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9/11 holds special meaning for veteran-turned-student
George Washington University marks 12th anniversary of attack
Putting the needs of others first is the message that Dominic Amaral, an Army veteran and student at George Washington University, takes away from the events of 9/11.
"It's a very solemn day. People should [remember] those firefighters who ran into those buildings. [The firefighters] didn't know what was going to happen, but they had a remarkable sense of duty and bravery," said Mr. Amaral, who joined other students of the D.C. school in a campuswide moment of silence at 8:46 a.m. — the exact time that American Airlines Flight 11 struck the North Tower of the World Trade Center to begin the terrorist attack 12 years ago Wednesday.
Mr. Amaral had enlisted in the U.S. Army only two months before the attack.
"I had people walking up to me, shaking my hand and saying, 'Thank you,' for something I couldn't even comprehend yet," he said.
The university marked the 12th anniversary of the attack by placing 2,977 small flags, one for each victim, in a grassy area outside Lisner Auditorium.
"I think it's great. It's a day that changed everything, and it's important to memorialize it. The face of the country changed [that day]," Mr. Amaral said. "It's a tragedy, but I think that we can learn from the men and women who ran to the needs of others. They went in because people needed their help."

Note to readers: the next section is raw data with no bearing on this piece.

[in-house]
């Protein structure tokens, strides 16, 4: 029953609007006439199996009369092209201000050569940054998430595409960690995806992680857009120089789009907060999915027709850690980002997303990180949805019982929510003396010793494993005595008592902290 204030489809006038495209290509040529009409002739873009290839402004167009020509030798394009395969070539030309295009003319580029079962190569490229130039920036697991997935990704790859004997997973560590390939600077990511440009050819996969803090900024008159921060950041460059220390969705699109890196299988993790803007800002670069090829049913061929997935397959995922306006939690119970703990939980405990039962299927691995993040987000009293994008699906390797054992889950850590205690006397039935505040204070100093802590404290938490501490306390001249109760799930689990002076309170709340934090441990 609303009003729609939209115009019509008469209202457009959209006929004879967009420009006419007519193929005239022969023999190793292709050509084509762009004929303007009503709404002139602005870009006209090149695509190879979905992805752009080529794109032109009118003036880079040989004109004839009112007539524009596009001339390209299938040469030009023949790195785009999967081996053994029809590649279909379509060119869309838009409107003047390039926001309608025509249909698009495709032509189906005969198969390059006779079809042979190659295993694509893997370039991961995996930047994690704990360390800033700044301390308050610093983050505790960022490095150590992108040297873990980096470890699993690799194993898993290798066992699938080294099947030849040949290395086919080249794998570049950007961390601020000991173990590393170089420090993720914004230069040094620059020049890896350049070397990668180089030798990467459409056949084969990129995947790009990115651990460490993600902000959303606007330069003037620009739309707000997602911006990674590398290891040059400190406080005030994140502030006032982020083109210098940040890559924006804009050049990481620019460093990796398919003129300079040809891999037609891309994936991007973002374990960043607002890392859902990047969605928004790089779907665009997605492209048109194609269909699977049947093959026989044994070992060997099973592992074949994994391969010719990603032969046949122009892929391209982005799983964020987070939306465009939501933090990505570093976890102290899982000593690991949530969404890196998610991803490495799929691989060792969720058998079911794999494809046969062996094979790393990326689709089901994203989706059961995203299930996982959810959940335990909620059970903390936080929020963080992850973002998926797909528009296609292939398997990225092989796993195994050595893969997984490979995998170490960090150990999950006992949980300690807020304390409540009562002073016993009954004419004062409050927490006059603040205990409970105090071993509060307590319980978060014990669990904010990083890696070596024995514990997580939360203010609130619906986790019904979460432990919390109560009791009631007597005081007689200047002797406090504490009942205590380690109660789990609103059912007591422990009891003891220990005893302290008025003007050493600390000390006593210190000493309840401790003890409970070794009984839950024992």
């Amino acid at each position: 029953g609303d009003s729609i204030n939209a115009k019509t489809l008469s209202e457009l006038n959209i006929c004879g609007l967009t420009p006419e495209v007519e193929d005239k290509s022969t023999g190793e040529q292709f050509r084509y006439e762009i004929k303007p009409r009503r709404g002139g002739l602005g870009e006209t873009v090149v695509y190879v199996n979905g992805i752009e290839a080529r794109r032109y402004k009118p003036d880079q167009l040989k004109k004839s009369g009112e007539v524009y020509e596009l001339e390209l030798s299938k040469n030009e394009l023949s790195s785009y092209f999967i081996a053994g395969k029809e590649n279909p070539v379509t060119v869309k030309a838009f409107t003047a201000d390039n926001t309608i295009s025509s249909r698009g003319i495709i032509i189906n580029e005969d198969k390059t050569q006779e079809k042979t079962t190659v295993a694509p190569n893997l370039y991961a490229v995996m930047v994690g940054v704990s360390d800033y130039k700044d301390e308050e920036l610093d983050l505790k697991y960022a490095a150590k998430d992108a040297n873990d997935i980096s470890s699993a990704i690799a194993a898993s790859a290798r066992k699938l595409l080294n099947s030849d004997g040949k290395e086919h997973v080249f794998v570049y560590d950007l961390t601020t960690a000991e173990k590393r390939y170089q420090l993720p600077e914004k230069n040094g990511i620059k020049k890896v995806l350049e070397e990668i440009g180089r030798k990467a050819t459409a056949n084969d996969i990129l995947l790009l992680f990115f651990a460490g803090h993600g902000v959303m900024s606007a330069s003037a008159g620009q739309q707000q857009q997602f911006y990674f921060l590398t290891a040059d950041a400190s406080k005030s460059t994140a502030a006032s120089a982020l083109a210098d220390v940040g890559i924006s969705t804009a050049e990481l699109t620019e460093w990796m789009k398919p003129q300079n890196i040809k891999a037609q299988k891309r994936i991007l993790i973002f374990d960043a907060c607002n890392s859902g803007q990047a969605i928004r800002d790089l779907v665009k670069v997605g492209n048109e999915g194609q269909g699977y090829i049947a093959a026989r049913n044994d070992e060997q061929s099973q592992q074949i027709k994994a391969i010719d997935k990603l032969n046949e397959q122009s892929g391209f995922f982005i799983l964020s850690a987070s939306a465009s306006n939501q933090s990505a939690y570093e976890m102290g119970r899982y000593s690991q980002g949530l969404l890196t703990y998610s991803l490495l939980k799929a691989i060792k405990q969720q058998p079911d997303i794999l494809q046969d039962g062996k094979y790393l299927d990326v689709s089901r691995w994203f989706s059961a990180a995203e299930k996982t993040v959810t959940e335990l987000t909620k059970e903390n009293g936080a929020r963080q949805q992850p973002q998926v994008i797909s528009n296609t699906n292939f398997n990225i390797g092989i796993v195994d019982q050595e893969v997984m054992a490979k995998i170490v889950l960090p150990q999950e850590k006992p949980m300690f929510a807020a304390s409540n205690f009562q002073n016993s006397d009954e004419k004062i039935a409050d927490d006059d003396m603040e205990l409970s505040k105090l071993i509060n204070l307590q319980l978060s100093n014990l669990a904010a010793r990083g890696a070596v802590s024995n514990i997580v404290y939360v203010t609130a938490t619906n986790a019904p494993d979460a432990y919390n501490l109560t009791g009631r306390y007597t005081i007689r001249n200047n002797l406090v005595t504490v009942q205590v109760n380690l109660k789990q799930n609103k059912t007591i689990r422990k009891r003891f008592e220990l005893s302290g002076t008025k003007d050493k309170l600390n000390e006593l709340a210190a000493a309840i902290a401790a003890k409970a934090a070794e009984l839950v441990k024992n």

On Sept. 11, 2001, Mr. Amaral remembers, his drill sergeant told the new recruits to stop what they were doing immediately. He then proceeded to inform them of the attack.
"Everything changed because we were Army recruits," he said. "When I left for basic training, [family and friends] could see you to the airplane. And when I went home from basic training, [they] couldn't do that anymore."
After basic training, he was sent to Fort Hood, Texas, in January 2002. He said that the recruits sensed that they had a "new purpose."
"I'm very proud, and to this day I remain proud to have served my country. There's no greater privilege on this planet," he said.
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